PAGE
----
8 Off-Key Songs and Singers
So I have this off-pitch thing. Some call it a blessing, but I call it a curse. It’s the ability to detect within a quarter tone or so whether a voice or an instrument is not in tune.
You can tell when I hear off-key songs. My eyebrow rises, the hair on the back of my neck stands on end, and I pitch my head sideways like a dog sensing an earthquake. (Sounds pleasant, doesn’t it?)
Off-key singing — especially when you’re a star — can be difficult to do on tape. Producers have an amazing sense of hearing that makes me seem tone-deaf, and they usually will get the musician to go through countless takes until he or she gets it right. No off-key songs on their watch. Finding a recording with an out-of-tune instrument or voice can sometimes be challenging. (Finding out-of-tune performers singing live — that’s another story.)
So I’ve developed a list of Top 8 off-key songs and singers. A few disclaimers:
- No Bob Dylan. In listening to his music I’ve discovered that he doesn’t really sing off-key. He just has a terrible voice. Same with Tom Petty.
- No Ringo Starr, for two reasons: One, it’s too easy, and two, it somehow seems endearing, as if we’re not supposed to expect the drummer for the Beatles to sing, but doggone it if he isn’t trying!
#1 – Nick Lowe — ‘Cruel To Be Kind’
I love Nick Lowe — he’s still classy after 30 years of making music. But how did he not notice that his entire background vocal section was singing flat during the chorus of “Cruel To Be Kind”? The three-part harmony isolated would be quite good, and Nick Lowe, as usual, is singing right on key. But put the two together, and you have a train wreck.
#2 – Club Nouveau — ‘Lean On Me’
This one, Like Lowe’s “Cruel to be Kind,” doesn’t sound so bad at first. About two-thirds of the way through the song, though, lead singer Jay King sings with just a backbeat and an occasional bass note — but it’s not enough to keep him grounded, and he goes WAY sharp, but not enough to notice at first. But when the band comes in again, it’s about a half-step lower than the vocals. Ouch.
#3 – Joy Division — ‘Atrocity Exhibition’
Choosing a Joy Division song in which Ian Curtis is singing out of tune isn’t really a challenge. I chose the first one I came to — the opening song from their final LP, Closer. This one seems obvious.
#4 – Morrissey — ‘Suedehead’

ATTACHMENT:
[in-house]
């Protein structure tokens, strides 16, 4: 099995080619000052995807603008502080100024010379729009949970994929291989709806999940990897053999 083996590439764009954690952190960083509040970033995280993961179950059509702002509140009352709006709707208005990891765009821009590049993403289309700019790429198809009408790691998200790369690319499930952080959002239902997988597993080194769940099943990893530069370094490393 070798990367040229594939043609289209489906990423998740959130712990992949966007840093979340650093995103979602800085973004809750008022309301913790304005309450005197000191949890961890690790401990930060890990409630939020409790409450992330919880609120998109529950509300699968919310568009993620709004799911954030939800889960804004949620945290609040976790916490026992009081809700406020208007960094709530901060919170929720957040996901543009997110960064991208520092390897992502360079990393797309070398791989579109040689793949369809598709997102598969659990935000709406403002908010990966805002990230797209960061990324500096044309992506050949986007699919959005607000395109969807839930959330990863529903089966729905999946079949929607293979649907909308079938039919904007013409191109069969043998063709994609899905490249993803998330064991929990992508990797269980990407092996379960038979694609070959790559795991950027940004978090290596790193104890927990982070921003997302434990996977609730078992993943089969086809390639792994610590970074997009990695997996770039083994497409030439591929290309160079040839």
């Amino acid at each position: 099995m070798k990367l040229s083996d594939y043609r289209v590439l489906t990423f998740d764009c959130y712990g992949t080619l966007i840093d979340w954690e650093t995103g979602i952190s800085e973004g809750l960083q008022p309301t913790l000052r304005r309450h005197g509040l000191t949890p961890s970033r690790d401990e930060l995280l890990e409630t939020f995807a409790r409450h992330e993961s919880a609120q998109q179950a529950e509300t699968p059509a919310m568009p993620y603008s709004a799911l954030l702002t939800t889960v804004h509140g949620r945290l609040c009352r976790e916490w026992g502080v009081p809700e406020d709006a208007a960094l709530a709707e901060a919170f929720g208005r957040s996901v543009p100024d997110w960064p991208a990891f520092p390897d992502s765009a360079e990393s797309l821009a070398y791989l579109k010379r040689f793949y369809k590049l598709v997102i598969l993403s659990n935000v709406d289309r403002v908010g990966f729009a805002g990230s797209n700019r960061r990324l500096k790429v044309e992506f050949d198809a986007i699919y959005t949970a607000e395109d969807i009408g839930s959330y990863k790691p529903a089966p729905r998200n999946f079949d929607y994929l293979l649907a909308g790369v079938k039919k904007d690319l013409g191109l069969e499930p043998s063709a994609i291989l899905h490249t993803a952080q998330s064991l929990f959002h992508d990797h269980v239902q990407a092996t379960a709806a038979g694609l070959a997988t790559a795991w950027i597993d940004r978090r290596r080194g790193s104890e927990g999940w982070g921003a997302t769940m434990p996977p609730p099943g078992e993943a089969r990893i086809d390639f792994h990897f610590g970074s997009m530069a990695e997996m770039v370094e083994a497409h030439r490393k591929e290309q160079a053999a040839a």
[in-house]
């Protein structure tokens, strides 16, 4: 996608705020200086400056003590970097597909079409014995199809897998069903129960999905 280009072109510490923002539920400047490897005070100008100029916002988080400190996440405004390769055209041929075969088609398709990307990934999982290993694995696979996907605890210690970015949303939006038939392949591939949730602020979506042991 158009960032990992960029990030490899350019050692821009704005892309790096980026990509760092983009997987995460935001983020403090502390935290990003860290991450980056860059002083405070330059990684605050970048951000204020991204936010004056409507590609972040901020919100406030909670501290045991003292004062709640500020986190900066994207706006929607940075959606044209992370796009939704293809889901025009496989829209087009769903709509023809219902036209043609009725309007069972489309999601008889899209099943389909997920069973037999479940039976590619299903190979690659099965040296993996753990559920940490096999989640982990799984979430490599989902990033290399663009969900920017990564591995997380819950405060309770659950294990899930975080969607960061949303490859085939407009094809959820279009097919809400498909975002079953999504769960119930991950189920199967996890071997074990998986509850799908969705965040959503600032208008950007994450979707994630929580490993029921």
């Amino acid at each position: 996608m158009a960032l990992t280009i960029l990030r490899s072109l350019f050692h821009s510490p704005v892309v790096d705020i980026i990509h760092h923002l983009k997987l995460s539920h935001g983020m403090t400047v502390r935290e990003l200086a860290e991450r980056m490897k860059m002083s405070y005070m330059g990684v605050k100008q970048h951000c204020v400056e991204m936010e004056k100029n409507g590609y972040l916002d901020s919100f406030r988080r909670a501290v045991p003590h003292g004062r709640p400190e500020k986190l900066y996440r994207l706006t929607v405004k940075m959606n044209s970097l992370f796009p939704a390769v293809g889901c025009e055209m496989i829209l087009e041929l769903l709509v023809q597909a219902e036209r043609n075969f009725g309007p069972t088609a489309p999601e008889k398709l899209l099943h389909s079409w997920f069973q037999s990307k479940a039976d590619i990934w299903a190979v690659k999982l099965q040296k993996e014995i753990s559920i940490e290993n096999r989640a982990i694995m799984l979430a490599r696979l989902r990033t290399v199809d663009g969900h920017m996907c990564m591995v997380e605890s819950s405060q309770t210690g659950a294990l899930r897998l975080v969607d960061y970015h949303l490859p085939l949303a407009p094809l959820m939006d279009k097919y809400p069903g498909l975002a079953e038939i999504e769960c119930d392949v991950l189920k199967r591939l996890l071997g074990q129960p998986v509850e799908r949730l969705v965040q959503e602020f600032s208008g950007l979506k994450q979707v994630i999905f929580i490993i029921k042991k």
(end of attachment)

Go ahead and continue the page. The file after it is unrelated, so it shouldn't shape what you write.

Morrissey irks me in that his off-key singing is just bad enough to start the twitching. But his songs are still extremely melodic, and I find myself singing with him, trying hard to reproduce the same semi-tone that makes me go batty.
#5 – Meat Loaf w/ Katharine McPhee — ‘It’s All Coming Back to Me Now’
I couldn’t resist throwing in a live performance. Sometimes lip-synching is a good thing, and I wish Mr. Loaf had tried it on “American Idol.” To her credit, McPhee does a great job staying in tune with the Loaf screaming in her ear.
#6 – Soft Cell — ‘Say Hello, Wave Goodbye’
Marc Almond has a nice quality to his voice, but he doesn’t have a good sense of pitch. Throughout this song, he goes off course, wandering at times a half-step sharp, and it’s punctuated by Dave Ball’s synth playing, which tries to keep him on the right note. It doesn’t work.
#7 – The Human League — ‘The Lebanon’
I don’t know how to fix this train wreck. The chorus is supposed to resolve back to a minor key, but it sounds like Susan Ann Sulley and Joanne Catherall opt for the major third instead of the minor third. When juxtaposed with the minor key of the instruments, it sounds awful. I’ve tried to modulate it to the minor key in my head, but it still sounds weird. It would have been best for them to not sing at all, but then what would they have done — just dance?
#8 – The Rolling Stones — ‘Dandelion’
The off-key harmonies hit you five seconds into the song. It sounds like they’re trying to sound like the Beatles, but they fail miserably. How did this ever see the light of day?